The Pakistan Ministry of Defence Production’s (MoDP) yearbook for 2015-2016 registered the “recovery” of a “fourth AEW&C system” at a cost of $130.39 million U.S. In May 2016, Saab announced an order for its AEW&C division worth $132 million U.S. It appears that this unit is the first of the three new aircraft, which would eventually bring the PAF’s Erieye fleet to its originally (pre-2005) force of six aircraft.
Recalling the condition of the two damaged Erieye AEW&C, Air Commodore Riaz stated, “The aircraft were very badly damaged. There was fire damage to the top of the aircraft, there were bullet holes.” Riaz added, “When we first looked at the aircraft, they looked like complete write-offs, as the company [Saab] said.”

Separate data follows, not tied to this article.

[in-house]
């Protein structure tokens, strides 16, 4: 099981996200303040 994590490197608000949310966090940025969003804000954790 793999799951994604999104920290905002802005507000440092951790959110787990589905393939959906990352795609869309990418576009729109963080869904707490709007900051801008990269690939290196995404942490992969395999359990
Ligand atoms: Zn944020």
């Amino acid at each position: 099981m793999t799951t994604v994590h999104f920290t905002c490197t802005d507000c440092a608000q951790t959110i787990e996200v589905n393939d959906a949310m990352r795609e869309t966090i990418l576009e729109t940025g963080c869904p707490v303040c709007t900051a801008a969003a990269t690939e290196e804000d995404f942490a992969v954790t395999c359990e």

Air Commodore Safdar added that not only was the airframe damaged, but “there was significant damage to wiring and significant damage to systems.” Safdar outlined that Saab’s assessment was not based on just visual inspection, but from its own damage assessment, stating, “[Saab] said that the extent of damage is so huge, the magnitude of damage is so vast, it would be very difficult to repair these aircraft.”
The PAF entrusted Safdar to carry out its own damage assessment of the two aircraft. Upon the study’s completion, Air Commodore Safdar had presented the results to Saab, after which Saab recategorized the aircraft as being repairable and supported the PAF’s proposed repair scheme. Safdar noted, “However, once we discussed with them and we gave our proposals of the whole plan which we made … they were … very open minded.” The PAF raised two teams: a structure repair team and a systems recovery team. The structure repair team, also comprising of PAF engineers, provided a theoretical model for the repair work, which was then implemented by an engineering team led by Wing Commander Muhammad Rafiq.